Weapons Offenses

connecticut-weapons-charges-attorney.jpgIn recent years, the increase in the number of school shootings and other mass shootings has led many to call for new gun control laws to be put in place to help prevent these tragedies. Congress recently passed the Bipartisan Safer Communities Act, which was meant to improve gun safety and reduce potential threats to children and other members of communities throughout the United States. While this law has included several measures that may help address mental health and prevent gun violence from occurring, it may also increase the likelihood that people may face federal criminal charges related to the use, ownership, and sale of firearms. 

Potential Criminal Charges Under the BSCA

The gun safety law has increased the penalties for certain types of federal weapons offenses, and it has also created some new crimes at the federal level that may apply to those who purchase or sell firearms. The changes made by the law include:

  • Straw purchasing of firearms - This offense was created by the BSCA, and it involves purchasing a firearm on behalf of someone who is not permitted to own firearms because they are a convicted felon, have been committed to a mental institution, have been convicted of domestic violence, or are subject to an order of protection preventing them from stalking, harassing, or threatening an intimate partner or family member. A conviction of this offense can result in a prison sentence of up to 15 years, although the maximum sentence may be increased to 25 years if a straw purchase was made when a person had reasonable cause to believe that a firearm would be used to commit a felony or a drug trafficking crime or engage in terrorism.

COM_EASYBLOG_POST_TAGGED Hartford Weapons Crimes Attorney

Hartford criminal defense attorney for weapons offensesGun control has been a topic of immense concern and debate over the past few years. Due to the number of high-profile incidents of gun-related violence that have occurred throughout the U.S., state lawmakers have begun to consider implementing measures meant to prevent some of that violence. Connecticut was the first state in the nation to pass a “red flag” law in 1999 after a disgruntled worker at the Connecticut Lottery Corp. used a pistol and a knife to murder four employees before shooting himself. Since the law was passed, however, no changes have been made to it, prompting some to argue that the law has not kept up with modern times. To avoid facing potential criminal charges, gun owners should be sure to understand this law and how any potential changes could affect them.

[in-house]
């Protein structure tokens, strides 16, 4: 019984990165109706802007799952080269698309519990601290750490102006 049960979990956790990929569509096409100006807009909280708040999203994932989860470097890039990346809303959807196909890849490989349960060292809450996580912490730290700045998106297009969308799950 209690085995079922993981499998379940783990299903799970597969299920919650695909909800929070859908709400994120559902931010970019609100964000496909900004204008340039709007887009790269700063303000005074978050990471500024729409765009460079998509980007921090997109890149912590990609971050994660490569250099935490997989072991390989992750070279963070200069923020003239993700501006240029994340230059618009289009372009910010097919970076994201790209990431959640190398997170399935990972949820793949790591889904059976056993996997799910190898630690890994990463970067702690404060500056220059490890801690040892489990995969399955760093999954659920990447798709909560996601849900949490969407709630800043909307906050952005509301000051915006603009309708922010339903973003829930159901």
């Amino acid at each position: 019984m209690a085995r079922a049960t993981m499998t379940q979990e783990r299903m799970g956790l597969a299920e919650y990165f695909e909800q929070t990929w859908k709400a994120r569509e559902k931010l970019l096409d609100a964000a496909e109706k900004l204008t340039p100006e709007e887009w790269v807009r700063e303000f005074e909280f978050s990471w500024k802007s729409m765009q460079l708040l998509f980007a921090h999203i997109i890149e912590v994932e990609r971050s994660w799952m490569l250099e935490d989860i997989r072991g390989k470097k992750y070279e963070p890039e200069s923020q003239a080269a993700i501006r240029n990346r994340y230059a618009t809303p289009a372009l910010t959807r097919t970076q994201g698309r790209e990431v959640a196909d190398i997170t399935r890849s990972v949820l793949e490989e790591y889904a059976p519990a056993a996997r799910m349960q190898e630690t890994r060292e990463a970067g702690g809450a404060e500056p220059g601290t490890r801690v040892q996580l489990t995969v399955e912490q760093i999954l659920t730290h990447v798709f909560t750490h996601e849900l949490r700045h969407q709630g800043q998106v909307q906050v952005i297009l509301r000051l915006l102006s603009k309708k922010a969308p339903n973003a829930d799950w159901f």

What Are “Red Flag” Laws?

A total of 16 states and the District of Columbia have followed in Connecticut’s footsteps in implementing “red flag” laws, which are laws that take a preemptive approach to gun safety. Under these laws, anyone who is concerned that another person presents a danger to themselves or others can ask the court to temporarily remove that person’s firearms from their home or possession. In many cases, people come forward if they are concerned about suicidal thoughts expressed by a loved one, or they may ask the court to take action if a person has talked or joked about shooting someone.